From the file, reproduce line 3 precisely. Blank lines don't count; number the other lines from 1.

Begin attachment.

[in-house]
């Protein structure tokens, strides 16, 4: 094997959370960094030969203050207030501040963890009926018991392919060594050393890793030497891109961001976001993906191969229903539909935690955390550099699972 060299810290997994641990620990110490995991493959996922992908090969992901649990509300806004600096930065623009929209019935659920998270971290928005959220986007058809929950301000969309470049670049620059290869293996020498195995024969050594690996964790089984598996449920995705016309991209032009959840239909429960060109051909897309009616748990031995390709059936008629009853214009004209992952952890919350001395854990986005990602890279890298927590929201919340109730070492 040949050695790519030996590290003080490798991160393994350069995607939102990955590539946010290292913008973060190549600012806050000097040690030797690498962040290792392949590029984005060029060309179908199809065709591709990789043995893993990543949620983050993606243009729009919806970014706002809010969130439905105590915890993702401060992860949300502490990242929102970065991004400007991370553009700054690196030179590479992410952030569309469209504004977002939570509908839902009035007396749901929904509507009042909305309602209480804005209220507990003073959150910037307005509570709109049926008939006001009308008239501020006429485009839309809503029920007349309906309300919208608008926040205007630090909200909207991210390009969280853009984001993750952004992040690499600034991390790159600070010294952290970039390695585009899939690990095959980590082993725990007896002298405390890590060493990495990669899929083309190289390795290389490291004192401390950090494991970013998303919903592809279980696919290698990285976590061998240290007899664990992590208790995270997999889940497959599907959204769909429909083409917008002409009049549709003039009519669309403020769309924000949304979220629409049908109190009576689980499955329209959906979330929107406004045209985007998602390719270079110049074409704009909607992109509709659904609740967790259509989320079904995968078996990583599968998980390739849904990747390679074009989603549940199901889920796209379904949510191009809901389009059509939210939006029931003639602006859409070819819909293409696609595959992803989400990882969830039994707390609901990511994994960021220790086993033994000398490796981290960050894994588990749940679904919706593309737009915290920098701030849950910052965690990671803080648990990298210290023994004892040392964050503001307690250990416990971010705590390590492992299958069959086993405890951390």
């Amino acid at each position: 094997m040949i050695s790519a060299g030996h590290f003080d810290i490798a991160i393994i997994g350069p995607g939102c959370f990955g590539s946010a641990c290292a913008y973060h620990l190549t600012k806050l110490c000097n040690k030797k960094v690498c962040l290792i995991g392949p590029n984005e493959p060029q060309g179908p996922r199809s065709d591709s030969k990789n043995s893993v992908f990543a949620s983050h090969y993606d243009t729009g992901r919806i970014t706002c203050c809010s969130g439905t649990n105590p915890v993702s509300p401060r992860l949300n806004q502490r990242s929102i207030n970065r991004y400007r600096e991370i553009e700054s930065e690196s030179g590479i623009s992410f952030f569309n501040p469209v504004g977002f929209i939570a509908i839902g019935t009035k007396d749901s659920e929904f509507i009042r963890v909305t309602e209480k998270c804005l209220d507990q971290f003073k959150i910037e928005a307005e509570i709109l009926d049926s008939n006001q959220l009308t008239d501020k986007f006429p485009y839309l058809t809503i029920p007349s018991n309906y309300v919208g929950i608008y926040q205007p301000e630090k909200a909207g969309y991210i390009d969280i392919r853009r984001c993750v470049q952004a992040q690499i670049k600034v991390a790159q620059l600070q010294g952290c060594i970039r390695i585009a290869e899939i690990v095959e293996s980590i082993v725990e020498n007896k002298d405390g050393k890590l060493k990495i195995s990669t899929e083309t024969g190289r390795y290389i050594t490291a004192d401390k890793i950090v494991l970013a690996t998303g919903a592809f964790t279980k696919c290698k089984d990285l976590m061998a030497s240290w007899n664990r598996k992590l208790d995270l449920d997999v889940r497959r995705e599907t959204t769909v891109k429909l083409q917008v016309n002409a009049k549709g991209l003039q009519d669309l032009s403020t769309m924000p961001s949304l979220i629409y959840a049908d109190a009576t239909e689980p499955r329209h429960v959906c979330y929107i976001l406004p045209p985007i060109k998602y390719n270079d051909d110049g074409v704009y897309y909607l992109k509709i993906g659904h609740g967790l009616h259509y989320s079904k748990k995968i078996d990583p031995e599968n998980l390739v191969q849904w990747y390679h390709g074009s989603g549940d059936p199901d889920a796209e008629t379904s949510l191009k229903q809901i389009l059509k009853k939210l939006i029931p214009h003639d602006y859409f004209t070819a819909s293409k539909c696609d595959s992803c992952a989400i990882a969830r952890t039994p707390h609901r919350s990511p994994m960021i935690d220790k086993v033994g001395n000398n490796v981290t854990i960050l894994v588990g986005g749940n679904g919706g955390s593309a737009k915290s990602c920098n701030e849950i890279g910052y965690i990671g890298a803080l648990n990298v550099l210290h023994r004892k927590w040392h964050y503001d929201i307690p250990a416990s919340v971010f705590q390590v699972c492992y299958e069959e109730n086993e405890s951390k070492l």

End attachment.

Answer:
């Amino acid at each position: 094997m040949i050695s790519a060299g030996h590290f003080d810290i490798a991160i393994i997994g350069p995607g939102c959370f990955g590539s946010a641990c290292a913008y973060h620990l190549t600012k806050l110490c000097n040690k030797k960094v690498c962040l290792i995991g392949p590029n984005e493959p060029q060309g179908p996922r199809s065709d591709s030969k990789n043995s893993v992908f990543a949620s983050h090969y993606d243009t729009g992901r919806i970014t706002c203050c809010s969130g439905t649990n105590p915890v993702s509300p401060r992860l949300n806004q502490r990242s929102i207030n970065r991004y400007r600096e991370i553009e700054s930065e690196s030179g590479i623009s992410f952030f569309n501040p469209v504004g977002f929209i939570a509908i839902g019935t009035k007396d749901s659920e929904f509507i009042r963890v909305t309602e209480k998270c804005l209220d507990q971290f003073k959150i910037e928005a307005e509570i709109l009926d049926s008939n006001q959220l009308t008239d501020k986007f006429p485009y839309l058809t809503i029920p007349s018991n309906y309300v919208g929950i608008y926040q205007p301000e630090k909200a909207g969309y991210i390009d969280i392919r853009r984001c993750v470049q952004a992040q690499i670049k600034v991390a790159q620059l600070q010294g952290c060594i970039r390695i585009a290869e899939i690990v095959e293996s980590i082993v725990e020498n007896k002298d405390g050393k890590l060493k990495i195995s990669t899929e083309t024969g190289r390795y290389i050594t490291a004192d401390k890793i950090v494991l970013a690996t998303g919903a592809f964790t279980k696919c290698k089984d990285l976590m061998a030497s240290w007899n664990r598996k992590l208790d995270l449920d997999v889940r497959r995705e599907t959204t769909v891109k429909l083409q917008v016309n002409a009049k549709g991209l003039q009519d669309l032009s403020t769309m924000p961001s949304l979220i629409y959840a049908d109190a009576t239909e689980p499955r329209h429960v959906c979330y929107i976001l406004p045209p985007i060109k998602y390719n270079d051909d110049g074409v704009y897309y909607l992109k509709i993906g659904h609740g967790l009616h259509y989320s079904k748990k995968i078996d990583p031995e599968n998980l390739v191969q849904w990747y390679h390709g074009s989603g549940d059936p199901d889920a796209e008629t379904s949510l191009k229903q809901i389009l059509k009853k939210l939006i029931p214009h003639d602006y859409f004209t070819a819909s293409k539909c696609d595959s992803c992952a989400i990882a969830r952890t039994p707390h609901r919350s990511p994994m960021i935690d220790k086993v033994g001395n000398n490796v981290t854990i960050l894994v588990g986005g749940n679904g919706g955390s593309a737009k915290s990602c920098n701030e849950i890279g910052y965690i990671g890298a803080l648990n990298v550099l210290h023994r004892k927590w040392h964050y503001d929201i307690p250990a416990s919340v971010f705590q390590v699972c492992y299958e069959e109730n086993e405890s951390k070492l």